Sycamore Plane, Field Maple, Wild Servicetree, Beech
Has almost the same distribution area as the Sycamore. However, to the north as far as Norway but not so far to the south.
Earlier preferred for peeled veneer but today also produced as sliced veneer. It is then steamed to produce a warm, reddish color similar to the Swiss Peartree. Used in furniture and for interiors. Used especially in wagon and automobile body work. Popular as a carving wood. Preferably used as substitute for Swiss Pear in both the lumber and veneer industries.
Rather similar in texture and color to a Sycamore, only slightly darker. Often with curly or wavy grain. Frequently with nubs and blisters, in extreme cases with clusters like Sycamore.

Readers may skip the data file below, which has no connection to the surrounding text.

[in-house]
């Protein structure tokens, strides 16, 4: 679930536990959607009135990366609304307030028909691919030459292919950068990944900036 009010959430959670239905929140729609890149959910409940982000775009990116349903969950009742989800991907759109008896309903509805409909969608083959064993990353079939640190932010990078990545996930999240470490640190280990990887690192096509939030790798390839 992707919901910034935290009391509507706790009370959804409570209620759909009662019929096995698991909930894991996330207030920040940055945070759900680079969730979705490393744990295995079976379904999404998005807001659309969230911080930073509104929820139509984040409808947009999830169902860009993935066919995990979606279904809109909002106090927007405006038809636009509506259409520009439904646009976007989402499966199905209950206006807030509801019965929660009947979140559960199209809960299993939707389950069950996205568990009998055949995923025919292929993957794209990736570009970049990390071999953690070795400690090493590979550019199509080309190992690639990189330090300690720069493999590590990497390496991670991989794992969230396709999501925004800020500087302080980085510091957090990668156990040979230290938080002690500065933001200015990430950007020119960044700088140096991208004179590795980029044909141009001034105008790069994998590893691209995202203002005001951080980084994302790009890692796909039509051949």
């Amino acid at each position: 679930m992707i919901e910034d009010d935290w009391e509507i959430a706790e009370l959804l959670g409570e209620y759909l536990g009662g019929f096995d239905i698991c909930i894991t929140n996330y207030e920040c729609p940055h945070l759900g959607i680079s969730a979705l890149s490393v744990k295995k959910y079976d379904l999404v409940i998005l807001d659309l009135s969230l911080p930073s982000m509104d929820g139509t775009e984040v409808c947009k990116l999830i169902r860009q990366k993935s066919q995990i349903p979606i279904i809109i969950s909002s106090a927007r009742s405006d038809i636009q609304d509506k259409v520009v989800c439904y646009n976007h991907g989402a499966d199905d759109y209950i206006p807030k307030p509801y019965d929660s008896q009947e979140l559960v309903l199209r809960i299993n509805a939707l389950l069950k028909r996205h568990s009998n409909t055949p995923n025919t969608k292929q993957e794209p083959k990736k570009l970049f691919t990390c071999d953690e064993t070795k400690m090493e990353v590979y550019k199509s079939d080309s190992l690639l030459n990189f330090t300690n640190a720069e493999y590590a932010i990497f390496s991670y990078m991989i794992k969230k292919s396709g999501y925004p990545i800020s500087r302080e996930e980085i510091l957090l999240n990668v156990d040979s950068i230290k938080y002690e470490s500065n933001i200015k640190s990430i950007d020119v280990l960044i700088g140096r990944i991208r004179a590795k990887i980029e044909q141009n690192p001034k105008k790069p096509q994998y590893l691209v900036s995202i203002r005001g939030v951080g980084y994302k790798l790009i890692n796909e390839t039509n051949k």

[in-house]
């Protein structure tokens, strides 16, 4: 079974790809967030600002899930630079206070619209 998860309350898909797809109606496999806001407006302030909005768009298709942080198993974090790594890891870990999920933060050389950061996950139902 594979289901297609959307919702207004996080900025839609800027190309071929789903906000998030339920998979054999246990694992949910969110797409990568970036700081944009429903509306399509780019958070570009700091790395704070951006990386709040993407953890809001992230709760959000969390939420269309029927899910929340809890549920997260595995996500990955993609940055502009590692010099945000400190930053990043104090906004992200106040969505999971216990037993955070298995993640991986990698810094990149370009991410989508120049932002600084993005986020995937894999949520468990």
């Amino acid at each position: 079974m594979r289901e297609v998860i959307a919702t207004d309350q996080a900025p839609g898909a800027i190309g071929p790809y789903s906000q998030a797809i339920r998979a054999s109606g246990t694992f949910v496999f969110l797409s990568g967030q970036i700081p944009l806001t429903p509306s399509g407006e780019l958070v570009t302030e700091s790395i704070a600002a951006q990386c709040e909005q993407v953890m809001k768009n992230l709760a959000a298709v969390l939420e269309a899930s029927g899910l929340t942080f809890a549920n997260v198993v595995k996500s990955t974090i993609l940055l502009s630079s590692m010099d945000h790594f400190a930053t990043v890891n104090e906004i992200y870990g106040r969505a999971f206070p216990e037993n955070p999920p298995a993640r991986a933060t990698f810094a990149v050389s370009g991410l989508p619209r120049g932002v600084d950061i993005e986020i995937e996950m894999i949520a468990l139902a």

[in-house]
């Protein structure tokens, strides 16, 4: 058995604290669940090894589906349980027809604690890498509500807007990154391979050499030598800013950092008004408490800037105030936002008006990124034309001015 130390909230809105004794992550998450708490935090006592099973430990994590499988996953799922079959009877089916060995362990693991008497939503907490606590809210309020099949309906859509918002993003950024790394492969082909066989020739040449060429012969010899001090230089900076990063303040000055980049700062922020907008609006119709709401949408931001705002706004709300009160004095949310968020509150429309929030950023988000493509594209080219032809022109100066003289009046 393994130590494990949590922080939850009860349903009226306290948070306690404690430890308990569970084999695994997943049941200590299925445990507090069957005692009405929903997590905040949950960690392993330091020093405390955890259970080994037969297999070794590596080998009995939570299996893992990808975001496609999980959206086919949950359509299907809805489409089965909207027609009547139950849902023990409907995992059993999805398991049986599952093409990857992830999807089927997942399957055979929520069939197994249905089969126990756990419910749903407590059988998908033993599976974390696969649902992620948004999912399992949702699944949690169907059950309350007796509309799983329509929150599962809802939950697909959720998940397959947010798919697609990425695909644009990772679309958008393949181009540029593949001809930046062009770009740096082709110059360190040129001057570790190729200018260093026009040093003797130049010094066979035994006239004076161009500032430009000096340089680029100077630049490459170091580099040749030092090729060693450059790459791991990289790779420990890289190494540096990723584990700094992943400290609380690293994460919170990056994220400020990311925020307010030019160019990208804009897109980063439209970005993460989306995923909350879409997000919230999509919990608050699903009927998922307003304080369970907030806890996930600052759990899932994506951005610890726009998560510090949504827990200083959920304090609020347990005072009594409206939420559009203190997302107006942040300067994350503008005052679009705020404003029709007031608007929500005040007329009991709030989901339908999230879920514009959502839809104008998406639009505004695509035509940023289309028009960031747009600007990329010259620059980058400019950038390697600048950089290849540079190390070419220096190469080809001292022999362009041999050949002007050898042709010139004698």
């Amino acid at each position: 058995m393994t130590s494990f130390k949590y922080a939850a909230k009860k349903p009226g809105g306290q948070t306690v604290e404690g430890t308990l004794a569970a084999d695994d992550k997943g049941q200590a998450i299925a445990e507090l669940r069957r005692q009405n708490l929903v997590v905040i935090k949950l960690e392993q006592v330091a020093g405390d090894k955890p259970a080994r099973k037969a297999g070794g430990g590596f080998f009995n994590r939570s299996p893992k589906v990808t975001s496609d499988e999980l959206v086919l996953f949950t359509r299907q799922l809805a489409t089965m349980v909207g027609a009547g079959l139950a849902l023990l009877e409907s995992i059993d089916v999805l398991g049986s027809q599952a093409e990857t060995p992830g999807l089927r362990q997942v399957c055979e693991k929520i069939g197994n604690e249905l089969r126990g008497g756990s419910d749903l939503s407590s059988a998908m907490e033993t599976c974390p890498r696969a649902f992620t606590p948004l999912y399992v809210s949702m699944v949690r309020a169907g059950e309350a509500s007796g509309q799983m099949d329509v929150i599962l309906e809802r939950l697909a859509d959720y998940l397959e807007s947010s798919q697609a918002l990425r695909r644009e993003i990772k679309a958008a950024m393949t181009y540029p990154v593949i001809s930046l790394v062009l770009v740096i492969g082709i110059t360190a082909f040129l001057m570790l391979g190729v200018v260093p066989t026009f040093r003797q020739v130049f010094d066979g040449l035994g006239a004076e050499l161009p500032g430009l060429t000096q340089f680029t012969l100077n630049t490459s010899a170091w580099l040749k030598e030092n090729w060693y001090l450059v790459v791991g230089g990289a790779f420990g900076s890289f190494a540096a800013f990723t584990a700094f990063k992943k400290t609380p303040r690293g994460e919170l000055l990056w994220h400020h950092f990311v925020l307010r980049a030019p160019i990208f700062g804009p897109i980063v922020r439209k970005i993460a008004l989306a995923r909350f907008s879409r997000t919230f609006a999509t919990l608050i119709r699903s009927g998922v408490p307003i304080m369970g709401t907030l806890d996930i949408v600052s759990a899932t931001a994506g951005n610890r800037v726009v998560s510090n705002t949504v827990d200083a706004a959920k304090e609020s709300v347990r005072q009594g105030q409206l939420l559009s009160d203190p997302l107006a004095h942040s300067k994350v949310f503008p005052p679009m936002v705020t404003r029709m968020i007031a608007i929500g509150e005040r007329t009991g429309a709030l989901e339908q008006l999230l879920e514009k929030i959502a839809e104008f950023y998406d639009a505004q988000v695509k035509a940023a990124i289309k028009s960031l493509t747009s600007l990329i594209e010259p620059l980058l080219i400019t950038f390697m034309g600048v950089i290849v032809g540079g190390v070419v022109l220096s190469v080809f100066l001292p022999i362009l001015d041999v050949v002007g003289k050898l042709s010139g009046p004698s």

Machined in the same way as forest sycamore. Its specific properties are generally less desirable than those of the Sycamore species.
Drying calls for increased care since the wood has a very strong tendency to check and warp. Color changes can occur when improperly dried.
Maple is excellently suited for polishing and staining. UV-resistant varnish is to be recommended to prevent premature yellowing.
Wood joints are easy to produce with glue, screws and nails, all of which are very durable. Pre-drilling is recommended for screw joints.